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Winter Grads Challenged To Serve

December 19, 2008

Challenged to serve others and change the world, 59 Oklahoma Baptist University graduates received their diplomas during the university's Winter Commencement Friday afternoon, Dec. 19, in OBU's Raley Chapel.

"There are keys to life we cannot have taught you in the classroom," Karen Cotter said during the Convocation address. "But, hopefully, we have given you tools to accomplish your dreams and pursue your passions."

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Karen Cotter challenges OBU's 59 graduates to serve others and change the world during her address at the university's Winter Commencement Dec. 19 in Raley Chapel. Cotter, OBU assistant professor of nursing, received the university's 2008 Most Promising Teacher Award.
Cotter, OBU assistant professor of nursing, received the university's 2008 Most Promising Teacher Award. The 1994 OBU graduate said when she considered what was most valuable to her as a Christian, a nurse and a teacher, she thought of service - service to others, the community, to her profession and to the world.

She used the word "SERVE" as an acronym representing graduates' opportunities for the future: Savor, Engage, Reach out to the world, Visit the world, and continue Education. Beginning with the letter S, Cotter encouraged the Class of 2008 to savor the time they spent on Bison Hill, including relationships with fellow students and faculty.

Referring to OBU's mission statement which says, in part, that OBU students and graduates are prepared to "engage a diverse world," Cotter told the graduates to engage - to continue to ask questions and to strive to go beyond the status quo. She culled advice from author Joachim Posada and from Randy Pausch, the late Carnegie Mellon University professor noted for his "last lecture" to his children and students before his untimely death at age 47. Cotter said one of Pausch's observations was that time spent whining was counter-productive to success.

"In following the words of Posada, set your goals clearly, surround yourself with supportive people, and strive to pursue your passions," Cotter said. "Following the advice of Pausch, no whining. Work hard, and you will find yourself in position for success and accomplishment."

Cotter told the graduates to reach out to people different from themselves. She referred to the Gospel of Matthew, where Christ's followers are instructed to care for others as if caring for Jesus Himself. She also told graduates to visit the world, their reminder for the letter "v" in the word "serve." She conveyed her opportunities to visit Brazil and the tsunami-struck region of Indonesia to serve others with her nursing skills and - despite a language barrier - to instruct young nurses with her teaching skills.

"I was able to use my gifts and knowledge on the other side of the world, and in a different language, and yet I was connected because of our shared calling of serving others' physiological needs," she said. "Visit your world, and share your skills - you may find yourself surprised by your abilities and knowledge that would be valuable and helpful to others."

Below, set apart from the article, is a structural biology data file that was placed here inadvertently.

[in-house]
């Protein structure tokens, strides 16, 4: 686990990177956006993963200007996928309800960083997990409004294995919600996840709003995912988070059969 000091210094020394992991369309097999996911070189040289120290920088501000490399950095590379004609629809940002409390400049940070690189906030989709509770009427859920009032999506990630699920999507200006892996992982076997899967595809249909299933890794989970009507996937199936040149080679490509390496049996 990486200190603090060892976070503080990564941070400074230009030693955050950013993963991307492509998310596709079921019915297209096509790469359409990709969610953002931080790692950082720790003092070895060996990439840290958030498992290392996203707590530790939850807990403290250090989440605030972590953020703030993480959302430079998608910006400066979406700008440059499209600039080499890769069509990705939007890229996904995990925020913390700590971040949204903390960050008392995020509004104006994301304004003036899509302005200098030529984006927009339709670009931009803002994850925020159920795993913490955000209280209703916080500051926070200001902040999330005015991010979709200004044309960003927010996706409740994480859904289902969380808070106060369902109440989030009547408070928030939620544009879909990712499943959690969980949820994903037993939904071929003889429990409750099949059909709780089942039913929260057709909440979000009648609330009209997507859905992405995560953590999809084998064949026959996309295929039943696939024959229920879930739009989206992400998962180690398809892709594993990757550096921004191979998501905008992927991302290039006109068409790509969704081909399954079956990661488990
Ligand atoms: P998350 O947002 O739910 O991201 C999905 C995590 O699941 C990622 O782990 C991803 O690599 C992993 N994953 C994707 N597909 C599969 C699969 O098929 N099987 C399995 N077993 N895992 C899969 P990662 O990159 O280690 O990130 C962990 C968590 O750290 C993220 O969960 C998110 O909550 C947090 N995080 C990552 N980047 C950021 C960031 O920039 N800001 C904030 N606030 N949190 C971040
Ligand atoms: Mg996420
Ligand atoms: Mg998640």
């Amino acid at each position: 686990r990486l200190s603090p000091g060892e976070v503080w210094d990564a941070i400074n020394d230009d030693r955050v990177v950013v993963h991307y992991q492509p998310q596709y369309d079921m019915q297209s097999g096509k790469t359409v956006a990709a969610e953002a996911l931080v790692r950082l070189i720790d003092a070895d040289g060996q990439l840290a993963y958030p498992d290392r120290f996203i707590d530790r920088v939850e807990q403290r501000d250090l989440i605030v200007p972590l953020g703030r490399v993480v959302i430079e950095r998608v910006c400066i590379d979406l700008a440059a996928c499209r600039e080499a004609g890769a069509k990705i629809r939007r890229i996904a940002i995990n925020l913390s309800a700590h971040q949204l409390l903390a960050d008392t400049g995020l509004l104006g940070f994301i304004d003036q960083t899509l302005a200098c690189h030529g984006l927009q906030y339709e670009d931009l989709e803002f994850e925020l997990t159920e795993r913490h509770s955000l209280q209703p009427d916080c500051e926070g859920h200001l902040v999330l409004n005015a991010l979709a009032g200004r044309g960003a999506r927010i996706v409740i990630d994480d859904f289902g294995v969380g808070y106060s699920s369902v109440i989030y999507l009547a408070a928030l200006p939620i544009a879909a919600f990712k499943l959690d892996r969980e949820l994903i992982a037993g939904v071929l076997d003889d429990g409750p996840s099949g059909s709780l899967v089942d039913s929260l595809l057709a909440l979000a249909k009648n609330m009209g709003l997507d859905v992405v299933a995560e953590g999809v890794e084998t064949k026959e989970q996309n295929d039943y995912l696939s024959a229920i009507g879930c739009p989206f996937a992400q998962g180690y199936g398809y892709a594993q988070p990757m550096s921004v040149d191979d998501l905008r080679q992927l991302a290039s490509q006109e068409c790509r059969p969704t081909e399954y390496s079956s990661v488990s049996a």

Although the event marked the end of their education at OBU, Cotter directed the graduates to continue their education both formally and informally.

"You should pursue further avenues of education," she said. "Embrace a mindset of lifelong learning as you progress through your careers.

Cotter's message came from a personal practice of service: she has been honored with the Outstanding Community Service Award from the College of Nursing at the University of Oklahoma, and in 2004, she was inducted into Sigma Theta Tau, the International Honor Society for Nurses, as a Community Leader.

Ron Fannin, associate executive director of the Baptist General Convention of Oklahoma, told the graduates more than 1,750 Oklahoma Baptist churches had invested more than $11 million in OBU during their four years on the campus.

"They do this because they believe in you as a student," Fannin said. "They believe in Christian education, and they believe in spreading the Gospel of Jesus Christ. We know that you have worked hard during these university days, coming to this moment at graduation, and we commend you, we thank you, and we pray for you as your future begins."

In his first Commencement as OBU's 15th president, Dr. David W. Whitlock charged the class to remember that they carry the distinction of being OBU graduates.

"We have sought to instill within you an honest awareness of yourself and the world around you," Whitlock said. "We have sought to strengthen your commitment to Christ. We have sought to equip you with the ability to think with a knowledge base that provides content for sound decision-making. We have sought to impart to you the heart to care and the spirit to try to do something to make the world a better place.

"You are recipients of a rich heritage," he said, noting the university's nearly 100-year history.

Four graduates achieved the scholastic predicate Summa Cum Laude for maintaining at least a 3.95 grade point average on all work offered for their degrees. They are Sarah Chloe Freeman, from Stillwater, Okla.; Sarah Marie Krueger, from Piedmont, Okla.; Melinda Sue Merriman, from Smithville, Mo., graduating with college honors; and Andrea Dawn Selfridge, from Shawnee.

Graduate Aline dos Santos (right), a communications/business administration major from C